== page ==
2) Tool for completely covering a surface (or within a volume) with randomly placed objects, and the option to quickly hand-tweak the placement of said objects afterwards to improve the distribution (if it screws up)
The closest that we come to this currently is to create a mesh to act as a duplivert emitter - a technique I ended up using heavily in the promo video for all manner of purposes. Specifically, in the end, I often ended up creating these meshes entirely by hand, by Ctrl-Clicking to manually place vertices where I needed to see them.

Particles turn out to be an absolutely terrible solution for this problem (though they are the obvious first choice). Perhaps it's just our current particle system which isn't quite up to the task, but I found it was often impossible to achieve the desired results - namely, having complete coverage of the surface (or the volume - as seen from the front at least) without leaving any noticable large gaps all over the show and without spawning on top of existing particles while large gaps still exist.

Using a grid as a quick starting point was also out of the question, as those are far too regular, and the lack of tools to introduce randomness into the arrangement makes rectifying this hard.


(On a related note, a brush-based tool for using a physics-based approach to automatically "splat" objects onto a set - e.g. a carpet of leaves - would be a great addition for set dressing workflows...)


3) Tool to apply a general wavy-noise distribution/transform on to a mesh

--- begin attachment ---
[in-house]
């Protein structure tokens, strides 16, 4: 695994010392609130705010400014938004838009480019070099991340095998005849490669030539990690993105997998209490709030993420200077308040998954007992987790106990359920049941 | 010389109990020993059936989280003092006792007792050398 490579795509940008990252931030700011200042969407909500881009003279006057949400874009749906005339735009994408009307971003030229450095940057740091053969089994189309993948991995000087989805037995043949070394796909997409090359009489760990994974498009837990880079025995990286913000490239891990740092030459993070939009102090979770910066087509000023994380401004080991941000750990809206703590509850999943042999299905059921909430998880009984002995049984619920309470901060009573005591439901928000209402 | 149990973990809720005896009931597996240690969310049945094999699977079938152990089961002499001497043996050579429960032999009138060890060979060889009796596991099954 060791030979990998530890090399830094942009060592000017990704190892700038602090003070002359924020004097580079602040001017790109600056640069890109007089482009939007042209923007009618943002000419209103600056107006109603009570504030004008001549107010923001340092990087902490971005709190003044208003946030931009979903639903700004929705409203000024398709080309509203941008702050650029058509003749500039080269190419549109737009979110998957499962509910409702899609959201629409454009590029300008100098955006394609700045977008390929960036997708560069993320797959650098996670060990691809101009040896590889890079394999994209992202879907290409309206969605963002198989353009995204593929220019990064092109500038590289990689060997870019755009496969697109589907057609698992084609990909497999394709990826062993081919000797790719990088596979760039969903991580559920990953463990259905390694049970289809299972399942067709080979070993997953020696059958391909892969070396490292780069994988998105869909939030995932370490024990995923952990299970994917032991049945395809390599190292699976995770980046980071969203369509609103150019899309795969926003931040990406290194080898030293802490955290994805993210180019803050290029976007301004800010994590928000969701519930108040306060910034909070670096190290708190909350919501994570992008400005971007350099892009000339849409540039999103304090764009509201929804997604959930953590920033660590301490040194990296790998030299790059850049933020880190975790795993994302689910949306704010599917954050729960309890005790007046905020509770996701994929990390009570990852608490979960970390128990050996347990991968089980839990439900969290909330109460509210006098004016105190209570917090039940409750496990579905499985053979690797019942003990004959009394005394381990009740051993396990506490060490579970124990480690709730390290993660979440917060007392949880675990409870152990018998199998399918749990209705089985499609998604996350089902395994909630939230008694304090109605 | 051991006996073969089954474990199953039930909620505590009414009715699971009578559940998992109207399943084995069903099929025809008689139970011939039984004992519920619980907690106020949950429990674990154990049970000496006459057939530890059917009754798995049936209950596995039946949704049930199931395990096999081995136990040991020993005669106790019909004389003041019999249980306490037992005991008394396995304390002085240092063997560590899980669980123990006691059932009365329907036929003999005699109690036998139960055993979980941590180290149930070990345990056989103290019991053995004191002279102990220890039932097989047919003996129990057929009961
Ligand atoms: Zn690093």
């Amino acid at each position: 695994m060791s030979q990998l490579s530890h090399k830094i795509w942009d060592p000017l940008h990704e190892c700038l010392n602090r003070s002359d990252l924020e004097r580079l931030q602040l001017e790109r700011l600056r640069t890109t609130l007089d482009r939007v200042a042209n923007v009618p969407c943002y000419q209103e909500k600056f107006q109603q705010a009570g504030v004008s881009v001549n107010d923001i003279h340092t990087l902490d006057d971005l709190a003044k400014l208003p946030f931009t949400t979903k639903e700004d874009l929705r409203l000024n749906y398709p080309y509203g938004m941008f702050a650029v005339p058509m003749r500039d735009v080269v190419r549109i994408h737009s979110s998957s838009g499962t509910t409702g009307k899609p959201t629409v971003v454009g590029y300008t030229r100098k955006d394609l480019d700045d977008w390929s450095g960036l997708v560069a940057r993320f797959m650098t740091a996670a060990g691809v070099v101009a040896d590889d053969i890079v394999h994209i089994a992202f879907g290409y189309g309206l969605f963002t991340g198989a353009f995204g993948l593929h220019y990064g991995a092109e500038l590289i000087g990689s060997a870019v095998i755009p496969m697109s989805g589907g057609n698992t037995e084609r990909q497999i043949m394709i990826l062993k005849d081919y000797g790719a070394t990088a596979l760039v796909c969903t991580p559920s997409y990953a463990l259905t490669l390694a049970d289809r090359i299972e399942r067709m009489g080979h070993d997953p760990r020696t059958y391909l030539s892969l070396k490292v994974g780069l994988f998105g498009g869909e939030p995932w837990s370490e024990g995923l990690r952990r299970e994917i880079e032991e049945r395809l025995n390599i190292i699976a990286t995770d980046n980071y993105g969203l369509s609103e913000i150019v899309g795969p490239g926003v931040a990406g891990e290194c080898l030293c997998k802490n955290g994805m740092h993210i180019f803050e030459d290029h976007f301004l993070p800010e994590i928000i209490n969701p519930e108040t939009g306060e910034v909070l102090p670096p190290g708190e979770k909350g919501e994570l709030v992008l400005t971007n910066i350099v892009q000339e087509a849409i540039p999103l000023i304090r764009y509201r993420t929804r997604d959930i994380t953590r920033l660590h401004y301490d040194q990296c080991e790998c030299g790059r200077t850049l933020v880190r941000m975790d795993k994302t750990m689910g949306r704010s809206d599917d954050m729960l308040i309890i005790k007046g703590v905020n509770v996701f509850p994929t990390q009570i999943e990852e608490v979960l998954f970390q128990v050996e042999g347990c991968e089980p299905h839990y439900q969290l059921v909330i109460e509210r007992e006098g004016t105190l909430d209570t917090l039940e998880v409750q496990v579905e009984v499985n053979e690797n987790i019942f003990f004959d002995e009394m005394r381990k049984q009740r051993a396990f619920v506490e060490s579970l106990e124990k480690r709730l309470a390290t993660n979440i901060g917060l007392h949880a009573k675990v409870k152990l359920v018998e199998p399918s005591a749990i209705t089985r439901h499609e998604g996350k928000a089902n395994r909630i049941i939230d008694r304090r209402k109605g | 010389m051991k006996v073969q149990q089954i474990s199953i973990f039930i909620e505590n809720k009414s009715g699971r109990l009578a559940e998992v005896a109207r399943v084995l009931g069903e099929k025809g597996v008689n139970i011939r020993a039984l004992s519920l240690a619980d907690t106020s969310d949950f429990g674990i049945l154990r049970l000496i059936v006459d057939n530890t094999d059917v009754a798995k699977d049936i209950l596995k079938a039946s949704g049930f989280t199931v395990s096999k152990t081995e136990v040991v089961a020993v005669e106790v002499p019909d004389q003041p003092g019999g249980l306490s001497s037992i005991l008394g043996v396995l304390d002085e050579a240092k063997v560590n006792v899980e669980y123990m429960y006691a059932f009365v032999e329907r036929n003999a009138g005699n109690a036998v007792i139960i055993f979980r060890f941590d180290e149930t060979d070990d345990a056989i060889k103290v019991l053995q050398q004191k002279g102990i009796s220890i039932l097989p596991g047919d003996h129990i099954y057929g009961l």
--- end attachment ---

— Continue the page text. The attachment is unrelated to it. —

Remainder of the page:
Related to the above is a quick way to generate a messy/random field of vertices. While we could use the grid primitive to create a basic set of vertices to work with, getting these into an irregular arrangement turns out to be quite a pain.

Sure, we have the existing noise tool, but that thing needs a separate texture to be created before it can be used. In many cases, using a full-blown texture for this purpose seems a bit too heavy-handed. And IIRC, the randomise transforms operator only works on objects.


4) Event-based relative animations
It's taken a while to come around on this idea, but yes, it makes sense when doing motion-graphics type work (vs character anim) to sometimes want a way to have animations firing on particular events. For example, an effect where particles scale up to their final size everytime one of them is keyframed to appear. (Even better would be to time up a "pop" sound whenever this happens).

How exactly we set this up remains to be seen, but it's definitely now on my radar of things to ponder about in the next few years when I get the time :)

Simple But Annoying Quirks
5) Lack of helpful tooltips in many areas